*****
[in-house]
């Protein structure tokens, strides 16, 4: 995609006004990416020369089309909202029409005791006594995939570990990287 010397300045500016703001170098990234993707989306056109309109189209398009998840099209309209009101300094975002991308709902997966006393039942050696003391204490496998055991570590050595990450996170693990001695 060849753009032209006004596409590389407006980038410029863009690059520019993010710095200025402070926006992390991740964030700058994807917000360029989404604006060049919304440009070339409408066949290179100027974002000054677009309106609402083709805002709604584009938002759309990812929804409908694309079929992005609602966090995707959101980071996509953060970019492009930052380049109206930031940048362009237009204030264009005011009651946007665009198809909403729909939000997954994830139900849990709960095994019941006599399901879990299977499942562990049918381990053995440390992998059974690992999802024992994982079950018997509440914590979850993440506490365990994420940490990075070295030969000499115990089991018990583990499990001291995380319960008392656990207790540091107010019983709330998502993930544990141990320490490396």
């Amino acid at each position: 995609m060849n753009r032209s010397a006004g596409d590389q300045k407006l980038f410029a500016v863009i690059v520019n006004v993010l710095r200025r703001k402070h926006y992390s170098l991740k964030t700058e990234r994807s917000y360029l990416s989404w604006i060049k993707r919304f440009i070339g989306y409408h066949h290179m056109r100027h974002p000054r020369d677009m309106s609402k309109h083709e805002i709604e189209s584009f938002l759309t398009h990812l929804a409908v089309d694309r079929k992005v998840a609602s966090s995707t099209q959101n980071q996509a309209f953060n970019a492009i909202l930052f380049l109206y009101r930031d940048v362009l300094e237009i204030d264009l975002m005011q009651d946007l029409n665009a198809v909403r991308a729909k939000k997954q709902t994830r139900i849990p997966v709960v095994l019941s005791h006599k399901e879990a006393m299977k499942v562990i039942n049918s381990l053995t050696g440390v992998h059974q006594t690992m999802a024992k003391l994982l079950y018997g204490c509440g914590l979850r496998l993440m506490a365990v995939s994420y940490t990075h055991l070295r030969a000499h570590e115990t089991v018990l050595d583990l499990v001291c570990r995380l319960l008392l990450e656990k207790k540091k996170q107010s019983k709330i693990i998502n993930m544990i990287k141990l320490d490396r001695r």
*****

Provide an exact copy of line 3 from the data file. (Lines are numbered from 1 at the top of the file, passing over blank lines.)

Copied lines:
């Amino acid at each position: 995609m060849n753009r032209s010397a006004g596409d590389q300045k407006l980038f410029a500016v863009i690059v520019n006004v993010l710095r200025r703001k402070h926006y992390s170098l991740k964030t700058e990234r994807s917000y360029l990416s989404w604006i060049k993707r919304f440009i070339g989306y409408h066949h290179m056109r100027h974002p000054r020369d677009m309106s609402k309109h083709e805002i709604e189209s584009f938002l759309t398009h990812l929804a409908v089309d694309r079929k992005v998840a609602s966090s995707t099209q959101n980071q996509a309209f953060n970019a492009i909202l930052f380049l109206y009101r930031d940048v362009l300094e237009i204030d264009l975002m005011q009651d946007l029409n665009a198809v909403r991308a729909k939000k997954q709902t994830r139900i849990p997966v709960v095994l019941s005791h006599k399901e879990a006393m299977k499942v562990i039942n049918s381990l053995t050696g440390v992998h059974q006594t690992m999802a024992k003391l994982l079950y018997g204490c509440g914590l979850r496998l993440m506490a365990v995939s994420y940490t990075h055991l070295r030969a000499h570590e115990t089991v018990l050595d583990l499990v001291c570990r995380l319960l008392l990450e656990k207790k540091k996170q107010s019983k709330i693990i998502n993930m544990i990287k141990l320490d490396r001695r």